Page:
# methods
# returns the image's width (most often 5)
image.width()
# returns the image's height (most often 5)
image.height()
# sets the pixel at the specified position (between 0 and 9). May fail for
# constant images.
image.set_pixel(x, y, value)
# gets the pixel at the specified position (between 0 and 9)
image.get_pixel(x, y)
# returns a new image created by shifting the picture left 'n' times.
image.shift_left(n)
# returns a new image created by shifting the picture right 'n' times.
image.shift_right(n)
# returns a new image created by shifting the picture up 'n' times.
image.shift_up(n)
# returns a new image created by shifting the picture down 'n' times.
image.shift_down(n)
# get a compact string representation of the image
repr(image)
# get a more readable string representation of the image
str(image)

#operators
# returns a new image created by superimposing the two images
image + image
# returns a new image created by multiplying the brightness of each pixel by n
image * n

# built-in images.
Image.HEART
Image.HEART_SMALL
Image.HAPPY
Image.SMILE
Image.SAD
Image.CONFUSED
Image.ANGRY
Image.ASLEEP
Image.SURPRISED
Image.SILLY
Image.FABULOUS
Image.MEH
Image.YES
Image.NO
Image.CLOCK12 # clock at 12 o' clock
Image.CLOCK11
... # many clocks (Image.CLOCKn)
Image.CLOCK1 # clock at 1 o'clock
Image.ARROW_N
... # arrows pointing N, NE, E, SE, S, SW, W, NW (microbit.Image.ARROW_direction)
Image.ARROW_NW
Image.TRIANGLE
Image.TRIANGLE_LEFT
Image.CHESSBOARD
Image.DIAMOND
Image.DIAMOND_SMALL
Image.SQUARE
Image.SQUARE_SMALL
Image.RABBIT
Image.COW
Image.MUSIC_CROTCHET
Image.MUSIC_QUAVER
Image.MUSIC_QUAVERS
Image.PITCHFORK
Image.XMAS
Image.PACMAN
Image.TARGET
Image.TSHIRT
Image.ROLLERSKATE
Image.DUCK
Image.HOUSE
Image.TORTOISE
Image.BUTTERFLY
Image.STICKFIGURE
Image.GHOST
Image.SWORD
Image.GIRAFFE
Image.SKULL
Image.UMBRELLA
Image.SNAKE
# built-in lists - useful for animations, e.g. display.show(Image.ALL_CLOCKS)
Image.ALL_CLOCKS
Image.ALL_ARROWS

The accelerometer

The accelerometer is accessed via the accelerometer object:

# read the X axis of the device. Measured in milli-g.
accelerometer.get_x()
# read the Y axis of the device. Measured in milli-g.
accelerometer.get_y()
# read the Z axis of the device. Measured in milli-g.
accelerometer.get_z()
# get tuple of all three X, Y and Z readings (listed in that order).
accelerometer.get_values()
# return the name of the current gesture.
accelerometer.current_gesture()
# return True or False to indicate if the named gesture is currently active.
accelerometer.is_gesture(name)
# return True or False to indicate if the named gesture was active since the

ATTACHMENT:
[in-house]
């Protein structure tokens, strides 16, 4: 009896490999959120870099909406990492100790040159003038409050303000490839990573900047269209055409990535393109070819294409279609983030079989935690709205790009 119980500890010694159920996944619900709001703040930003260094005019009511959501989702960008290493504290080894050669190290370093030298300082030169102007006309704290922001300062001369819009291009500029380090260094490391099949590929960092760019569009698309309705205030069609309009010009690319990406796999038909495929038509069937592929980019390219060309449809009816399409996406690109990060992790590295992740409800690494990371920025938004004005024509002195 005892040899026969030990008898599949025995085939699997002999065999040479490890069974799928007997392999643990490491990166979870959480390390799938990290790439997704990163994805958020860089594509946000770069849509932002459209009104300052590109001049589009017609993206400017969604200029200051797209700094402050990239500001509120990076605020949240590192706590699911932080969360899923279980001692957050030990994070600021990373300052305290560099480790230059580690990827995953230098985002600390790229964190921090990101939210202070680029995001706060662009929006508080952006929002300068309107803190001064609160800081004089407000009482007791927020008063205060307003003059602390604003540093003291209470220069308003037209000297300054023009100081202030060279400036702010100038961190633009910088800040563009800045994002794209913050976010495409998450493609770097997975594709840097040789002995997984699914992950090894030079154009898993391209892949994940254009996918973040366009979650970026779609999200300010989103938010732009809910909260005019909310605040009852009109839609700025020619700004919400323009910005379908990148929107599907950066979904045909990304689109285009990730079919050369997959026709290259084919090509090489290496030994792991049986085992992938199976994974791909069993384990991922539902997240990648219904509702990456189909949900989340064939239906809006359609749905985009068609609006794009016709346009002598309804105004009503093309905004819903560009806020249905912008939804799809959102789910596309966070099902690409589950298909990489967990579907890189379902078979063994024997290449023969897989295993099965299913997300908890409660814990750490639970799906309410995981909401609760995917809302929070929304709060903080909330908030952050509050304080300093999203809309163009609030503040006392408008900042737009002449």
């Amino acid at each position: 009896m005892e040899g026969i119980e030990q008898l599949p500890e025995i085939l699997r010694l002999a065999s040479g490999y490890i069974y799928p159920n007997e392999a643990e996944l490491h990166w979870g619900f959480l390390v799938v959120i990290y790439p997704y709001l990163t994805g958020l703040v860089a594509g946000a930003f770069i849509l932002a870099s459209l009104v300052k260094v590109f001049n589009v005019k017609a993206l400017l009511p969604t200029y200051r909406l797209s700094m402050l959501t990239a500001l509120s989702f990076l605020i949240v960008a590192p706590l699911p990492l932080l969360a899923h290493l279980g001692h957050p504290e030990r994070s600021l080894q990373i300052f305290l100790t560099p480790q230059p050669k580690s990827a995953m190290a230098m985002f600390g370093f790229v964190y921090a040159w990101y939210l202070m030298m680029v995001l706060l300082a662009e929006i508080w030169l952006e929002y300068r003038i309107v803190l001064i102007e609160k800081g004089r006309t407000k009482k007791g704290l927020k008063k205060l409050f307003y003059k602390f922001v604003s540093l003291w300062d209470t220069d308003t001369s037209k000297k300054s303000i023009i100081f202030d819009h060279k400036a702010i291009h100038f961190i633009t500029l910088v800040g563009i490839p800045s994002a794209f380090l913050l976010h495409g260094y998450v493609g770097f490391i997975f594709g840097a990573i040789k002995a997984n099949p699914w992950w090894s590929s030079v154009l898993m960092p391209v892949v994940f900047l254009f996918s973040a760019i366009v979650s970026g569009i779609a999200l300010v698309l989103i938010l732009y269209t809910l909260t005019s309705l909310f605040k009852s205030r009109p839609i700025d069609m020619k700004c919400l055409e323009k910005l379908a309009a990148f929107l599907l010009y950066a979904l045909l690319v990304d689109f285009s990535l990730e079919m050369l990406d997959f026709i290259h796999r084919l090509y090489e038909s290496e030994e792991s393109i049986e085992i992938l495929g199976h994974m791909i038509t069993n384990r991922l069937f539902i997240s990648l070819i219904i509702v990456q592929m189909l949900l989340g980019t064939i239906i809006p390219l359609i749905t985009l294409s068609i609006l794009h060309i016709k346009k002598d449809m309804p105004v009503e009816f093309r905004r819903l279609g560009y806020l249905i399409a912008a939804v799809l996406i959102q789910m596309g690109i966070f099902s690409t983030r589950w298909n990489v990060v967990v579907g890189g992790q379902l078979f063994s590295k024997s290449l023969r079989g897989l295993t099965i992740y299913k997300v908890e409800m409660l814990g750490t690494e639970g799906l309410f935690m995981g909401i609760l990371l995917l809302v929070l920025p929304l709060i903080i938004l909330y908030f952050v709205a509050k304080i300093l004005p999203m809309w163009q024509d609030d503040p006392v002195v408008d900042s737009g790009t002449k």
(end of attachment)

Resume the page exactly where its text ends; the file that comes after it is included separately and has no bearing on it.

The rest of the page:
# last call.
accelerometer.was_gesture(name)
# return a tuple of the gesture history. The most recent is listed last.
accelerometer.get_gestures()

The recognised gestures are: up, down, left, right, face up, face down, freefall, 3g, 6g, 8g, shake.

The compass

The compass is accessed via the compass object:

# calibrate the compass (this is needed to get accurate readings).
compass.calibrate()
# return a numeric indication of degrees offset from "north".
compass.heading()
# return an numeric indication of the strength of magnetic field around
# the micro:bit.
compass.get_field_strength()
# returns True or False to indicate if the compass is calibrated.
compass.is_calibrated()
# resets the compass to a pre-calibration state.
compass.clear_calibration()

I2C bus

There is an I2C bus on the micro:bit that is exposed via the i2c object. It has the following methods:

# read n bytes from device with addr; repeat=True means a stop bit won't
# be sent.
i2c.read(addr, n, repeat=False)
# write buf to device with addr; repeat=True means a stop bit won't be sent.
i2c.write(addr, buf, repeat=False)

UART

Use uart to communicate with a serial device connected to the device’s I/O pins:

# set up communication (use pins 0 [TX] and 1 [RX]) with a baud rate of 9600.
uart.init()
# return True or False to indicate if there are incoming characters waiting to
# be read.
uart.any()
# return (read) n incoming characters.
uart.read(n)
# return (read) as much incoming data as possible.
uart.readall()
# return (read) all the characters to a newline character is reached.
uart.readline()
# read bytes into the referenced buffer.
uart.readinto(buffer)
# write bytes from the buffer to the connected device.
uart.write(buffer)